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Your angry words in a bar fight could constitute assault

Assault is a common criminal offense that most people associate with physical violence or injury. In many cases, charges of assault can result from one person touching another person without consent or attempting to cause bodily harm to the other party even if they failed to make actual contact with the other person’s body.

However, the things that you say or do could also constitute assault if they leave another person in immediate fear for their safety. Threatening words and aggressive body language can sometimes result in assault charges, particularly if your actions or words had a strong impact on the other person, provoke them to an act of self-defense or left them so afraid for their safety they reached out for help from law enforcement.

As with harassment, the credibility of a threat stems from the perception of the victim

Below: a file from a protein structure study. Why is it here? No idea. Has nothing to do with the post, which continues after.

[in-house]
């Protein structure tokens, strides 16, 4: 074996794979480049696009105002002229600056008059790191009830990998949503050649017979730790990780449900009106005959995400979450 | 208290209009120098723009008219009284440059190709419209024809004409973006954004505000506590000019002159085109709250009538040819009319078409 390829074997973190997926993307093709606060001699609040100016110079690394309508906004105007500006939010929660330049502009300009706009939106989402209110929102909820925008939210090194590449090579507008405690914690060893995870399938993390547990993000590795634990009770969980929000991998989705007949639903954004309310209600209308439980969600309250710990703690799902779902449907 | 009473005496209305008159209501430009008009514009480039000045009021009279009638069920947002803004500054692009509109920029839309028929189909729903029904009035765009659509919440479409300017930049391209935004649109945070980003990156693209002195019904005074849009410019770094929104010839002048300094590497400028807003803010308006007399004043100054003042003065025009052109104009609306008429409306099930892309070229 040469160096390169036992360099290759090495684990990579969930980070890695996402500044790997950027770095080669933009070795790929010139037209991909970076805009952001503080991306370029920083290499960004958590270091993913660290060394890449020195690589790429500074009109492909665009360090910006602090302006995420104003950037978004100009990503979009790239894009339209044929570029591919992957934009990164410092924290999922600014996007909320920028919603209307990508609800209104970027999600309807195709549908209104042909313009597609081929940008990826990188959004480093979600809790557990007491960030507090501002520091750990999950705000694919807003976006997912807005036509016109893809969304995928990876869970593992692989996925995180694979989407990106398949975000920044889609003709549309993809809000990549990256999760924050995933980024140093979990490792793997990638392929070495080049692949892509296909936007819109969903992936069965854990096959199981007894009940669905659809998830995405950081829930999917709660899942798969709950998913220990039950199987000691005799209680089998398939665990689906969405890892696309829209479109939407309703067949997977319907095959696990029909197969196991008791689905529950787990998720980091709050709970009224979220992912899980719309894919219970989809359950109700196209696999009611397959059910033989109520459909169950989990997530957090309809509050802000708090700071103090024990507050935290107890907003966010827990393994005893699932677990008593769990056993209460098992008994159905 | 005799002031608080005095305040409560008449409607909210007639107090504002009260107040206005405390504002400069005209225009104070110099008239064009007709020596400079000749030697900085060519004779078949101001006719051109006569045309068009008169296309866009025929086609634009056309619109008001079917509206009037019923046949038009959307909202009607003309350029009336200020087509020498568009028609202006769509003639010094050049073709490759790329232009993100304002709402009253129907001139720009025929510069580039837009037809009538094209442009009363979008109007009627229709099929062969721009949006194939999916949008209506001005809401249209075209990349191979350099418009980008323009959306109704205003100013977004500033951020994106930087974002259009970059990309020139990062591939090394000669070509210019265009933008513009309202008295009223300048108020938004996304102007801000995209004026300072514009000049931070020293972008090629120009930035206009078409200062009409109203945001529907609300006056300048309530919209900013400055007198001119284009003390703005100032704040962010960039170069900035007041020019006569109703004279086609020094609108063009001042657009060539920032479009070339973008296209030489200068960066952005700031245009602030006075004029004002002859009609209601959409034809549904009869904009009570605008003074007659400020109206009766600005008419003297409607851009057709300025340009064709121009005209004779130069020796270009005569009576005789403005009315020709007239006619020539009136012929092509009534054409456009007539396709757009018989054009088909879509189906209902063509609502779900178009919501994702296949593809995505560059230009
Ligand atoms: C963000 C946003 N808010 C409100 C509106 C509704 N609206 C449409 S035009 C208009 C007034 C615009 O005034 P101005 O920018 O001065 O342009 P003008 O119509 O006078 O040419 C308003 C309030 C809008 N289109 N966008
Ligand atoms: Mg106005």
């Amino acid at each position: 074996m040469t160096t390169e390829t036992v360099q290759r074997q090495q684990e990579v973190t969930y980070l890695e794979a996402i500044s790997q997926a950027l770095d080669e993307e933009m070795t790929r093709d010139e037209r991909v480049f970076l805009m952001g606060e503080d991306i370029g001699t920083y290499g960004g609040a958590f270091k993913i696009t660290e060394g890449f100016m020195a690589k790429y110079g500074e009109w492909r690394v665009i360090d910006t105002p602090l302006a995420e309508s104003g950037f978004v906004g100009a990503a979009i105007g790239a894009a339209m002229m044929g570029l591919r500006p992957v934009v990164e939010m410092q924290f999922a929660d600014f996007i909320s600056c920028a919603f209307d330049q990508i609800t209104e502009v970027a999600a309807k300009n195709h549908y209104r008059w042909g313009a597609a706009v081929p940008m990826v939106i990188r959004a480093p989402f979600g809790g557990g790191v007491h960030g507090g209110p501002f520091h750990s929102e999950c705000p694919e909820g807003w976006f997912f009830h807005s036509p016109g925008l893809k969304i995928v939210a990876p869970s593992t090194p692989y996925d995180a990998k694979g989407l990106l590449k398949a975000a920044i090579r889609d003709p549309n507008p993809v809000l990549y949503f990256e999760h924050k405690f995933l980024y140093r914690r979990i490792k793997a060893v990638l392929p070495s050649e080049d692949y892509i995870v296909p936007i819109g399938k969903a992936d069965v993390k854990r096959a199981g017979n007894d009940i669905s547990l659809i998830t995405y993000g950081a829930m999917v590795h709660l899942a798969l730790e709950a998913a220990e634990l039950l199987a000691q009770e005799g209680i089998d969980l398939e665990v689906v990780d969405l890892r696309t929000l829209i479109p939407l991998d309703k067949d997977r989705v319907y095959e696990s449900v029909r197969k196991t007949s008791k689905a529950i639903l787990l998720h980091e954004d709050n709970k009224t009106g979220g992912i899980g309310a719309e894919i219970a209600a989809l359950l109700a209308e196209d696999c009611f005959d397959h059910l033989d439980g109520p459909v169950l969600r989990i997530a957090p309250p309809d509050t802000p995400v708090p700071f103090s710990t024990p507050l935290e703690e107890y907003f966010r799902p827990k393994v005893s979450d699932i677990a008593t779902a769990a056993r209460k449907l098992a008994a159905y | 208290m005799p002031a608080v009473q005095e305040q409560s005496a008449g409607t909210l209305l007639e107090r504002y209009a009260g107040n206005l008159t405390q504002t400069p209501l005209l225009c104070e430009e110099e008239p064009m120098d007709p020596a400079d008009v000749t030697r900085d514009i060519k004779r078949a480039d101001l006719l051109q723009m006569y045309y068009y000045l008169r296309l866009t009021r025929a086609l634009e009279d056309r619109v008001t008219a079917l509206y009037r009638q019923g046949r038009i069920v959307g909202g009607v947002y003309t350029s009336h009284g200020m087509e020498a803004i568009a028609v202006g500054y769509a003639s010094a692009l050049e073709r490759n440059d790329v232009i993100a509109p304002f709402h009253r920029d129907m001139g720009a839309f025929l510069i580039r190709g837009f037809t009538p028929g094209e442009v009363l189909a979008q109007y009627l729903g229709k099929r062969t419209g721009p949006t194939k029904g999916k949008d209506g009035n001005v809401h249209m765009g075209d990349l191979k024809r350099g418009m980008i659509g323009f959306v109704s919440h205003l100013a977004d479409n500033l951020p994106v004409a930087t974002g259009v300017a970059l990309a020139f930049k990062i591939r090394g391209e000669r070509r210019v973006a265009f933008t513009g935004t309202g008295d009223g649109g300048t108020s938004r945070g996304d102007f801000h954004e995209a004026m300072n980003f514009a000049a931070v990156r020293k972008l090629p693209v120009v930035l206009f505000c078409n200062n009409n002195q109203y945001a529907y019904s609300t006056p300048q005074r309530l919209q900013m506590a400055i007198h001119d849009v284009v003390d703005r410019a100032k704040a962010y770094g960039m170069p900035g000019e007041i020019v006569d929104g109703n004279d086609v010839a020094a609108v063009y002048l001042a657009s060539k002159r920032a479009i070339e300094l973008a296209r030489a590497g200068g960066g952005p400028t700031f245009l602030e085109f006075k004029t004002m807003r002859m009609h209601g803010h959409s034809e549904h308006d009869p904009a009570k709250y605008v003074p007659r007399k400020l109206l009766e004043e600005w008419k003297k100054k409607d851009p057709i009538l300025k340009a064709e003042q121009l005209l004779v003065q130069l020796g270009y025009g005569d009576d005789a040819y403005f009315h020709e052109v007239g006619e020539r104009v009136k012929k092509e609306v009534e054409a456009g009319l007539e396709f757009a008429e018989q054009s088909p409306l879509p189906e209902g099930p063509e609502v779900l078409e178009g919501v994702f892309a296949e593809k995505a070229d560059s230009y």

In the world of workplace harassment and discrimination, people often wind up frustrated because what they say or do and their intentions matter less than the way the other party interprets their actions or words. An individual who did not intend to harass could wind up guilty of harassment if the victim felt like their words were a genuine (and reasonable) threat. 

The same concept can apply to assault charges in Georgia. You may have felt like the threat that you were about to “fire someone up” was a clear case of hyperbole, but if they felt it was a credible threat because you have a lighter in your hand at the time, that very real fear they experience is all that is necessary for the state to potentially bring simple assault charges against you.

People can say aggressive things, especially when fueled by alcohol, that don’t reflect their actual intentions or personality. Sadly, sometimes those aggressive moments can have criminal consequences. If that happens to you, make certain that you seek experienced assistance with your defense.


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